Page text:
A delegation of three film makers from Durban, South Africa also participated in the festival with their film Breyani and the Councillor about the struggle of the shack dwellers in Durban. This film exposed the false promises made by the ANC to carry out the Freedom Charter and provide housing for the poor Blacks of South Africa. The film, which has been selected by the Durban International Film Festival, was very well received in Turkey where similar problems of housing for the poor are systemic. The delegation also visited a poor working-class housing tract in Ankara which is threatened with destruction by developers and the rich who do not want a poor community in their midst, especially a poor community that has an organized left presence. The Halkevleri “People’s Houses” movement is similar to the Polo Obrero movement in Argentina which helps organize people in the community for food, housing, and healthcare. The festival itself was also co-sponsored not only by Sendika.Org and Halkevleri but by the press and film workers unions from DISK (Progressive Workers’ Confederation) and other unions in Turkey. Some of these unions made significant contributions to hold the festival. Sendika.Org is the first and largest labor news and information portal in Turkey, carries regular labor news in English, and offers a portal on working-class news and information from Latin America. Many workers now go to this site from internet cafes to get information and to ask questions about labor rights and union issues. The site has a panel of labor experts who respond to questions from workers who email in their inquiries.
The international delegation also visited striking textile workers in Istanbul who had been fired for trying to organize a union and were encamped outside the factory and steel fabrication workers outside Ankara who also had been sacked after seeking unionization to protect their health and safety. Many workers in Turkey face extremely dangerous working conditions and what the delegation learned is that there is very little legal labor rights that are protected under the laws. In fact, many of the striking workers both in Istanbul and Ankara said that they had been told that, once Turkey joined the European Union and the EC, their labor rights would be protected, but they had now discovered that this was false propaganda.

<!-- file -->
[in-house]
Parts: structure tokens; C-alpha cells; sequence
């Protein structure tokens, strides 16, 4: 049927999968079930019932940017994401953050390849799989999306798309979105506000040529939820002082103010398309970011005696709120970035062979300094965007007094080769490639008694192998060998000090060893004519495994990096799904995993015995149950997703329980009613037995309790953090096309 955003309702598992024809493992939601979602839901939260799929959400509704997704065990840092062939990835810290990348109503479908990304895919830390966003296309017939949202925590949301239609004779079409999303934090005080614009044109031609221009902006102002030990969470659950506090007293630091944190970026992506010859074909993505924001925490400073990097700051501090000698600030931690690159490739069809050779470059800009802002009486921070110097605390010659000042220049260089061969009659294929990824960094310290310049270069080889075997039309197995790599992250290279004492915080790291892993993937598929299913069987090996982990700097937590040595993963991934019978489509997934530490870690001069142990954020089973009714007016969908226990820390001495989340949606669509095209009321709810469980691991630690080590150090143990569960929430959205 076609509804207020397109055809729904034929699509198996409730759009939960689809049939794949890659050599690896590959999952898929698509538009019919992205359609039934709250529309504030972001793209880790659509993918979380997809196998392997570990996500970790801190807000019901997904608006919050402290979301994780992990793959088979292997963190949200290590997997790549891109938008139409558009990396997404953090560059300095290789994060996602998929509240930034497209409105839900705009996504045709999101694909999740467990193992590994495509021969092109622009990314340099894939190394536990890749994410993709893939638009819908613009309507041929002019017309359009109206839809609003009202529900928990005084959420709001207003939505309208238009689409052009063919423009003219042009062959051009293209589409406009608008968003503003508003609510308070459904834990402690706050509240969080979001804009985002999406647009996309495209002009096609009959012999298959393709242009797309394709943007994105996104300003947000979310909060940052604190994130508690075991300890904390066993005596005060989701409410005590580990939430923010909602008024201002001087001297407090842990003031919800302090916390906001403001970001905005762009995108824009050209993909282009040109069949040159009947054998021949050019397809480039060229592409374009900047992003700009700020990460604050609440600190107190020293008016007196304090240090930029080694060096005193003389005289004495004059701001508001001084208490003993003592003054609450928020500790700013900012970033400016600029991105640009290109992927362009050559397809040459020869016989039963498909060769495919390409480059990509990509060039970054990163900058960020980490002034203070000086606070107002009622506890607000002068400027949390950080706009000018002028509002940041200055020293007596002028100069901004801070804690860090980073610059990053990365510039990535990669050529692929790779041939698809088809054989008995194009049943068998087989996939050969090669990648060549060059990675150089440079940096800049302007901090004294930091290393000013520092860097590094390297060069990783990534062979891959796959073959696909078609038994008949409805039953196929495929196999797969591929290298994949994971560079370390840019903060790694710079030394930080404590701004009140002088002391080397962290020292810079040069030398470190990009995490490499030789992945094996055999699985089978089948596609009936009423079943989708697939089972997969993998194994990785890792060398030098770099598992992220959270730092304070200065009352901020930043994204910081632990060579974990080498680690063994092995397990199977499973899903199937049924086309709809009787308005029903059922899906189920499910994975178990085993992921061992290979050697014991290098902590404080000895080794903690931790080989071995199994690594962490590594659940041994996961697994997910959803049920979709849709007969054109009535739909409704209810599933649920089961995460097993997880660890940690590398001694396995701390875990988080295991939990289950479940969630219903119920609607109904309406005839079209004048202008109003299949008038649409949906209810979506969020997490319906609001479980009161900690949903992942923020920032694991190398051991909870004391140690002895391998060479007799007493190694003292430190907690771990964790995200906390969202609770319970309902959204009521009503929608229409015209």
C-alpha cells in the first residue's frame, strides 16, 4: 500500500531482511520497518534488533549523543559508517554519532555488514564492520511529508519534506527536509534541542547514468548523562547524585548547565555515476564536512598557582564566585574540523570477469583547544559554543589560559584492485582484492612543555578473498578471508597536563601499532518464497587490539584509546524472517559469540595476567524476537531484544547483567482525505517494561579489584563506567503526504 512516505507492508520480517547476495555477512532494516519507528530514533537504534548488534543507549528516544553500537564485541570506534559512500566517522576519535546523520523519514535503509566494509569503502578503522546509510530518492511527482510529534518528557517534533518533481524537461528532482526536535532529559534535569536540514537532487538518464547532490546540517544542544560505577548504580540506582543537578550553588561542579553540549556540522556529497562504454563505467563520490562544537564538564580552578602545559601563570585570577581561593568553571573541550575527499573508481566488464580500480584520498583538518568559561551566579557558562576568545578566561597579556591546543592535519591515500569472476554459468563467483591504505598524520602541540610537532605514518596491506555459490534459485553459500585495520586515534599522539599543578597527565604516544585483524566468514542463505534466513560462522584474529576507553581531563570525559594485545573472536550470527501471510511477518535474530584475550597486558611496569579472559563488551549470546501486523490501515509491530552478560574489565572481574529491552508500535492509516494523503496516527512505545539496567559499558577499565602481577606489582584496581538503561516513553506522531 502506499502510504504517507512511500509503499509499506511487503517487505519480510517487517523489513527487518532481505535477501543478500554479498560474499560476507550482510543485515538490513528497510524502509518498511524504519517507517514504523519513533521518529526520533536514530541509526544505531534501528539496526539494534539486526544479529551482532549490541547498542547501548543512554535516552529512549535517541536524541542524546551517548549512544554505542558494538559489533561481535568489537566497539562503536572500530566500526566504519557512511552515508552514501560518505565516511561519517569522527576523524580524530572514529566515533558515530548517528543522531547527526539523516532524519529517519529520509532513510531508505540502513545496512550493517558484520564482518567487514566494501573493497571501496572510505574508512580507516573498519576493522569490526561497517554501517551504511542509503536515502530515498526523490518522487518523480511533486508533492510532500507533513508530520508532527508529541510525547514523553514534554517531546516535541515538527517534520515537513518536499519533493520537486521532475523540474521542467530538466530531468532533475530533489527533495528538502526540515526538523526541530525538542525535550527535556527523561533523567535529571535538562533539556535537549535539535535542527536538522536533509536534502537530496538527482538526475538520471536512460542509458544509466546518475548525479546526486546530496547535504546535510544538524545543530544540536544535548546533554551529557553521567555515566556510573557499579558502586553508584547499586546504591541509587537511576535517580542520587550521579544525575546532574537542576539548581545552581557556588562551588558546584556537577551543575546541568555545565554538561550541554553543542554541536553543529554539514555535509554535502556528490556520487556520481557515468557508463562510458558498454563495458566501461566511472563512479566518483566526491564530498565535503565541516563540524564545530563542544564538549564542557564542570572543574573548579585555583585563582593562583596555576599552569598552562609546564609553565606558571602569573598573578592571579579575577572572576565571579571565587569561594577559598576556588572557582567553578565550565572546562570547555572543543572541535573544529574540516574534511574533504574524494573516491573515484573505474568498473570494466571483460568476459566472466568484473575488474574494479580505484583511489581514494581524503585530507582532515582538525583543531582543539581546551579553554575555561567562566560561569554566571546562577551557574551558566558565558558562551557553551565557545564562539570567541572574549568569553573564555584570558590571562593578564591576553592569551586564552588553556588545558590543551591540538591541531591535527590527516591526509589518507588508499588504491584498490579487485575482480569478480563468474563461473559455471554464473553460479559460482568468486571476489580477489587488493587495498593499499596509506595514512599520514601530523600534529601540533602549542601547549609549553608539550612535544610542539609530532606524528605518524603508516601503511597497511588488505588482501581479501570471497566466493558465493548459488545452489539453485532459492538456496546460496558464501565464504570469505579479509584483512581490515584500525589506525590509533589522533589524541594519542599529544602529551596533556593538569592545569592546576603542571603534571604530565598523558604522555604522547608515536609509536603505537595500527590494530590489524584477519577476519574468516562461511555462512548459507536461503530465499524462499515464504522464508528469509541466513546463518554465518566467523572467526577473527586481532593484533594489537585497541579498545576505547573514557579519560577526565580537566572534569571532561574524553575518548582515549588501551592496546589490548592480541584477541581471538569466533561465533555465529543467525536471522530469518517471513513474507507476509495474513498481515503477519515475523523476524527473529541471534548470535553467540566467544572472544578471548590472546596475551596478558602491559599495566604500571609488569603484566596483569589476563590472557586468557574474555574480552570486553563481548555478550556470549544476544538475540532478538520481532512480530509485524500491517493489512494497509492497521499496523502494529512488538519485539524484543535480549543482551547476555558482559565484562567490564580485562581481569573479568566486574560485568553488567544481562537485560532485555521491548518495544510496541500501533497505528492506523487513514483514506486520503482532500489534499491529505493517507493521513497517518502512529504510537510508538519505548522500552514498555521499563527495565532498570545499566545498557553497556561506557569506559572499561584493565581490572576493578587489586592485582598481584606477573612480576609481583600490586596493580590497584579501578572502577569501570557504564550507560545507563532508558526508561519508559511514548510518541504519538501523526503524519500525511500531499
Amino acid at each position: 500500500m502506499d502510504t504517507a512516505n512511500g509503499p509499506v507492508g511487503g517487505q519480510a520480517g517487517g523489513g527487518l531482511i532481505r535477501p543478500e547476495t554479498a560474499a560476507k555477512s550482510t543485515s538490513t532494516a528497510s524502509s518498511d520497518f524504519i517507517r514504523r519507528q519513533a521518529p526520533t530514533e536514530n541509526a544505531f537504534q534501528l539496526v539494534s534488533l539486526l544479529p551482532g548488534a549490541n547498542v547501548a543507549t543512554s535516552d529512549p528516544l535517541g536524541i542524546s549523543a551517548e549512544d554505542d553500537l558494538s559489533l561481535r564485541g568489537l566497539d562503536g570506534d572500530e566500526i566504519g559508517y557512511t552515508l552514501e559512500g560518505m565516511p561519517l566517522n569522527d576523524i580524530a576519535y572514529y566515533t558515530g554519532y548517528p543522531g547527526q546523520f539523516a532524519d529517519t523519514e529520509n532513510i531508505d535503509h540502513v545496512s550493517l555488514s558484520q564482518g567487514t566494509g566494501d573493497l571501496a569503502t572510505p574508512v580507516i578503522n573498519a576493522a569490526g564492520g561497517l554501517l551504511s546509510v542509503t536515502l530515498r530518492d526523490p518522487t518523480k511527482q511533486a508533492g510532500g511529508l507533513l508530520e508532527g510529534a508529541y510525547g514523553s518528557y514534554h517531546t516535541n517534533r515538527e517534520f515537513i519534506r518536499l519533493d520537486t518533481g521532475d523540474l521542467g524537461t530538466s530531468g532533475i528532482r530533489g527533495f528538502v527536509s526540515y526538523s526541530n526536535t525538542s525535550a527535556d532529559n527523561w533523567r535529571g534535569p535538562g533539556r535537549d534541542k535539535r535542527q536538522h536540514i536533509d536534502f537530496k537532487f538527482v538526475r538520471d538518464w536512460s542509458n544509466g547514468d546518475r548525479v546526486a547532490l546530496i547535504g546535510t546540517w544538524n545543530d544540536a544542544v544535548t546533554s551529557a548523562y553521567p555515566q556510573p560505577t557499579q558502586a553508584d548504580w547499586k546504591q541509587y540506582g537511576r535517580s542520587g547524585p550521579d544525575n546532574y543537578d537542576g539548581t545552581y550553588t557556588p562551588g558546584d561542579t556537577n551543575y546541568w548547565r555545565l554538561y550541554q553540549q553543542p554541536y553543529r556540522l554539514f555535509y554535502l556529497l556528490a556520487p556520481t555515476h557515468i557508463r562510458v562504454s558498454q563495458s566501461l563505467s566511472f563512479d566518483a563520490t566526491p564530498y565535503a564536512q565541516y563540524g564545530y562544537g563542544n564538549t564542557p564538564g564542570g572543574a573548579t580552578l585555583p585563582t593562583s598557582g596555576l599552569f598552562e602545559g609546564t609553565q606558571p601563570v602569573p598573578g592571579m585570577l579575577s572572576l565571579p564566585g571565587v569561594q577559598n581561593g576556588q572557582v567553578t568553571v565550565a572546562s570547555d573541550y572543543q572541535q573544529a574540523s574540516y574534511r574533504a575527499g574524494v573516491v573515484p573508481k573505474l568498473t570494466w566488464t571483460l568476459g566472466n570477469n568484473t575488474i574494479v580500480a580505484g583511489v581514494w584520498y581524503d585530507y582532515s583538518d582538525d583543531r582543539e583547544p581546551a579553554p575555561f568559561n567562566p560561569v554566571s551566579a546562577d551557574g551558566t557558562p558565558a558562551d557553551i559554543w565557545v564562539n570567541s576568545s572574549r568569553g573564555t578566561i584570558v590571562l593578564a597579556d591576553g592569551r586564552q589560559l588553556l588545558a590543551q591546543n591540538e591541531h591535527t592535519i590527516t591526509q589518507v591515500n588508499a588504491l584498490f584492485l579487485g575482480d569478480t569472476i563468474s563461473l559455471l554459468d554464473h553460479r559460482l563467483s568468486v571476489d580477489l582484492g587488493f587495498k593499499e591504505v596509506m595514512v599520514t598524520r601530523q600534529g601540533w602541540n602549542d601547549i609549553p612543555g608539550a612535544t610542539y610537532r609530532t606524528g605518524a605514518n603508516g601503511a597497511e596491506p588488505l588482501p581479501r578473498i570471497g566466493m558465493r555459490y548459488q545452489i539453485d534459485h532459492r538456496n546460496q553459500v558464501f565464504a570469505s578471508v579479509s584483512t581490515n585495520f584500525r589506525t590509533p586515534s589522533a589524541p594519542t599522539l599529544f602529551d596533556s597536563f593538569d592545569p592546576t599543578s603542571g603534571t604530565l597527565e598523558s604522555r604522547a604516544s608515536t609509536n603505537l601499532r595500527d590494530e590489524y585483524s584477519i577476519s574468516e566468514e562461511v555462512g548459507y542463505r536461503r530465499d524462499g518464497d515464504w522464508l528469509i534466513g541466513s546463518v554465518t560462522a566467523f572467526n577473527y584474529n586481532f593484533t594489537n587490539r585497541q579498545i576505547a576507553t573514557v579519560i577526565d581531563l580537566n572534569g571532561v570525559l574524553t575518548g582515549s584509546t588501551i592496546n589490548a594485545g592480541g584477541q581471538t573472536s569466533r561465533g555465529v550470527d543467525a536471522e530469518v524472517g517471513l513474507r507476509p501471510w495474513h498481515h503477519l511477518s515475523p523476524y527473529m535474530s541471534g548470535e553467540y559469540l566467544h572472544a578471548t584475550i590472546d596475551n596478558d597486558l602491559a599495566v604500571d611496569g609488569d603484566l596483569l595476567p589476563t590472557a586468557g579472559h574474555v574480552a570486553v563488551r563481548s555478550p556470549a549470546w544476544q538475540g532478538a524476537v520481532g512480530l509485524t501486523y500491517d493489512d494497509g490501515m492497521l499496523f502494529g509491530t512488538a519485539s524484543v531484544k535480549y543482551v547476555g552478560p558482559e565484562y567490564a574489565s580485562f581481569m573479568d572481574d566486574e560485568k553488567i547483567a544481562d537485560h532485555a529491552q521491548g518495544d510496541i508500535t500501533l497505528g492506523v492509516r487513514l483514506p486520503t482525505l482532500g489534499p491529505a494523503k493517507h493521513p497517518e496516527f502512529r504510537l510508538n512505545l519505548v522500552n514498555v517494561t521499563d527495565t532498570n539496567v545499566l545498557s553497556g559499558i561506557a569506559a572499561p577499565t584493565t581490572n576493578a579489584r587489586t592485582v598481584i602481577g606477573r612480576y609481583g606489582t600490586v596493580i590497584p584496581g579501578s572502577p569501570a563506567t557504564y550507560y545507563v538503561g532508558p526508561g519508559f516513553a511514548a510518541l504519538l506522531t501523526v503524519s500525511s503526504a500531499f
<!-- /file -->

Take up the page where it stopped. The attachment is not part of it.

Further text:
The people of Turkey, like South Africa and many other countries around the world, have been told that it is hopeless to fight the policies of the IMF and World Bank. The corporate-controlled media have propagandized that Turkey and South Africa must privatize their economies and carry out neoliberal policies if they hope to join the rest of the developed world. What the festivals have provided were concrete demonstrations that workers throughout the world have not accepted such measures and that, as in the case of Argentina, Bolivia, and Venezuela, the working class is on the offensive. For workers in Turkey to directly see these struggles was a new and historic moment.
The premier screenings of The Take, Venezuela Rising, and The Gas Is Not for Sale from Bolivia had a powerful impact on many of the viewers. For the first time on film, they could see the movements of workers in Latin America who have faced the destruction of their economies directly due to the policies of the IMF and World Bank and fought back in part by taking over their factories and workplaces.